- What are you working on at the moment – and future plans?
I am working on My Father’s Farm and a few other books that I have written but have yet to illustrate.
- Thank you, Emila – I’ve really enjoyed chatting with you and getting know your books a bit better. We’re just going to put you under the MWD spotlight before you go!
The first book you remember reading as a mirror of you and/or your cultural background?
Can’t think of any. Would my own book count? My Mother’s Garden. The girl was actually based on my childhood; I used to have braided hair like that.
Reading preference – paper or e-book?
Paper. I need to feel the paper. Thank God for FSC-certified paper, if not I would always feel guilty as I love trees.
The last book you read that opened the window onto a new-to-you cultural landscape?
Stick Out Your Tongue by Ma Jian.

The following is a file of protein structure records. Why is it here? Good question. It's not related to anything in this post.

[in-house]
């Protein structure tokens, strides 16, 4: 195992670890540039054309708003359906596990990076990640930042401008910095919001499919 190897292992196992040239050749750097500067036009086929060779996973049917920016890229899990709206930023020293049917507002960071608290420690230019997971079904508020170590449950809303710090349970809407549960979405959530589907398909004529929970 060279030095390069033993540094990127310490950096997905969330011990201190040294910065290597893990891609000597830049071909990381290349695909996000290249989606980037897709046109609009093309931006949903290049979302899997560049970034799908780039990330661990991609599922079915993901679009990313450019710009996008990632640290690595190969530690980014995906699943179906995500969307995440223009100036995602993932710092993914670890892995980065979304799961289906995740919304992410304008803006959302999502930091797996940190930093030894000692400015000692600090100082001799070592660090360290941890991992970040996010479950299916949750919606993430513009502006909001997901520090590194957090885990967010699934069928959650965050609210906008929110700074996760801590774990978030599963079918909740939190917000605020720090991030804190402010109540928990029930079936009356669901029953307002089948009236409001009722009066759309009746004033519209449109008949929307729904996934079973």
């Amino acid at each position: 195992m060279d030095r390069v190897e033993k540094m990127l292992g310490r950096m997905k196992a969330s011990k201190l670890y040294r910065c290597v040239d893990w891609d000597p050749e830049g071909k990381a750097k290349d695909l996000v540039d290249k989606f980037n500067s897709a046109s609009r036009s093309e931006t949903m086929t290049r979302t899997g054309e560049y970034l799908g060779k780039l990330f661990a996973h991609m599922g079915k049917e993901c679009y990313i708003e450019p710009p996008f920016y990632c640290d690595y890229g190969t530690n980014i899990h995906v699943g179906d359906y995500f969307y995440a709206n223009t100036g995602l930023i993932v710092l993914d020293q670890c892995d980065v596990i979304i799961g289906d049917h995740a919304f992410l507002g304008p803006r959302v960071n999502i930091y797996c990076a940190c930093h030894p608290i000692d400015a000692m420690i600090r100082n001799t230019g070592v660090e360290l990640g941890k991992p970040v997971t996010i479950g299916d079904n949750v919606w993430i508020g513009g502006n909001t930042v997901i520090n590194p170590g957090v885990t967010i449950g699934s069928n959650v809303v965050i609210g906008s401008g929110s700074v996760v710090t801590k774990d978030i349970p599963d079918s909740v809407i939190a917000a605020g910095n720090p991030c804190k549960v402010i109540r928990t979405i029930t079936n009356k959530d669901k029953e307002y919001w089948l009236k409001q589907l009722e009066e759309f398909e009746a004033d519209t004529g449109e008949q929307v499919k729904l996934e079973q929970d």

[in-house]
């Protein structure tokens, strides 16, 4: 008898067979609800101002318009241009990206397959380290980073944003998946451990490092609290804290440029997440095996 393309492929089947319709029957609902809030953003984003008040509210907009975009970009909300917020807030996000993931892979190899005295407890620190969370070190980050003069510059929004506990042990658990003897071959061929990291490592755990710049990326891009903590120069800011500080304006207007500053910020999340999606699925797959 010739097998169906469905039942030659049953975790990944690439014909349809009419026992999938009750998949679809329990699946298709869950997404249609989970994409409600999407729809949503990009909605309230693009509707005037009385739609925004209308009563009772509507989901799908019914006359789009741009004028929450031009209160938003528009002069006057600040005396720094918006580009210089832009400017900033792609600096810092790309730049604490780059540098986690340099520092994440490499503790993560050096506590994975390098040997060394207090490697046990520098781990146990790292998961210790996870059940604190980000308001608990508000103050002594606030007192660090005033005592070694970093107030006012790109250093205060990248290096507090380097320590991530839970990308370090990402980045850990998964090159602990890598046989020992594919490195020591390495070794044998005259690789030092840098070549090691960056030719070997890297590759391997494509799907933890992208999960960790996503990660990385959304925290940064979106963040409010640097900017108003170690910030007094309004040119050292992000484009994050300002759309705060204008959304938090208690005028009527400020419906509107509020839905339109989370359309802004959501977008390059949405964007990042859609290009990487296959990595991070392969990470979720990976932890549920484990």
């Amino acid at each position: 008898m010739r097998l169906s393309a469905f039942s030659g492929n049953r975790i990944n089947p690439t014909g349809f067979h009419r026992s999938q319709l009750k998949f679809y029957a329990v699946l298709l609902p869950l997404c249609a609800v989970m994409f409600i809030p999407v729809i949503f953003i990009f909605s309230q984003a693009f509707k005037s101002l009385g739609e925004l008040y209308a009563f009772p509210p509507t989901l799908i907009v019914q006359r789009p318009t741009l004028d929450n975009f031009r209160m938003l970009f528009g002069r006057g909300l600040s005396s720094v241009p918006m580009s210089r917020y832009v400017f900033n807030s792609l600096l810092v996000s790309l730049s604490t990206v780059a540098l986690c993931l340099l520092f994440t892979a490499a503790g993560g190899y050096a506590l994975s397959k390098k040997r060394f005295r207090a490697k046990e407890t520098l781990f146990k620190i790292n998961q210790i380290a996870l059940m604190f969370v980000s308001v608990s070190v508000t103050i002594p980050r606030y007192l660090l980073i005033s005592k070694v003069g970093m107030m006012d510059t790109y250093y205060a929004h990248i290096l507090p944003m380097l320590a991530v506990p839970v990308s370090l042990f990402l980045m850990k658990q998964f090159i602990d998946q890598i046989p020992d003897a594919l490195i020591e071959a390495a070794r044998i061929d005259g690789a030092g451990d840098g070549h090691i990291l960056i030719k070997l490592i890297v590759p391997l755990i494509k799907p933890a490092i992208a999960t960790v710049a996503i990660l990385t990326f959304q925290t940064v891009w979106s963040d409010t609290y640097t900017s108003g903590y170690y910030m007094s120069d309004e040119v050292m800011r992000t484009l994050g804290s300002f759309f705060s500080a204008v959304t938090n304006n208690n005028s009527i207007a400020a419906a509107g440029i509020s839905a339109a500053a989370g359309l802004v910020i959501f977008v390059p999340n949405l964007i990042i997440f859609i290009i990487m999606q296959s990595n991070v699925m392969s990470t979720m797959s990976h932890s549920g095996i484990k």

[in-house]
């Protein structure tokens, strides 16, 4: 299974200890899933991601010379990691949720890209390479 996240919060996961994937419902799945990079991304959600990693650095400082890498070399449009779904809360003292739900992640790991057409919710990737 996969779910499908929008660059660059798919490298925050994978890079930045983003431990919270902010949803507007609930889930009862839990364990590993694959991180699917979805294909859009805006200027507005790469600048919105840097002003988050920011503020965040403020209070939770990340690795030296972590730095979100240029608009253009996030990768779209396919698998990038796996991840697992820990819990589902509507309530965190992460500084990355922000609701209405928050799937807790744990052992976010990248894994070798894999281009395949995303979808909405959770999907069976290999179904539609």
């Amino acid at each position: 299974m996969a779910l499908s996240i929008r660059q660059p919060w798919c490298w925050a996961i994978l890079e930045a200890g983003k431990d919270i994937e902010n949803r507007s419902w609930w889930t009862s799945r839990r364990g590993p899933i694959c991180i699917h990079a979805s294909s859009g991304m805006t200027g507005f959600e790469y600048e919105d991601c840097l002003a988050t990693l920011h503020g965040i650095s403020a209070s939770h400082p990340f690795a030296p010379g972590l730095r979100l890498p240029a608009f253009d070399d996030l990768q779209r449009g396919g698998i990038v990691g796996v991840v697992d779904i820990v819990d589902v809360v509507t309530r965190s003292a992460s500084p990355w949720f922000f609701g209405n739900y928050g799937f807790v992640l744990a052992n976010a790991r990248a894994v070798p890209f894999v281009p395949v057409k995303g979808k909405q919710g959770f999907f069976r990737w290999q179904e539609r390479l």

If you could collaborate with any author and/or illustrator on a book, who would you choose?
On holiday, lie on a beach or hike up a mountain (you may include any conditions necessary to your choice!)?
Hike up a mountain halfway. Take a cable car after that.
Initial ideas – notebook or computer?
Most personally precious object on or within 1 metre of your desk?
A five-tier set of drawers full of original artwork.
Something you have done or want to do because of reading a book?
Writing and illustrating my own travelogue after reading An Illustrated Journey: Inspiration from the Private Art Journals of Traveling Artists, Illustrators and Designers by Danny Gregory.
Something about yourself that might surprise even your friends?
I don’t know how to bake a cake!
A peep at what today’s work entails?
Preparing my Dina paperdoll to travel to Frankfurt Bookfair 2014! She will appear on my Instagram and Facebook as we travel together. I hate doing selfies! [Ed.: You can see Dina’s adventures in Frankfurt on Emila’s Instagram.]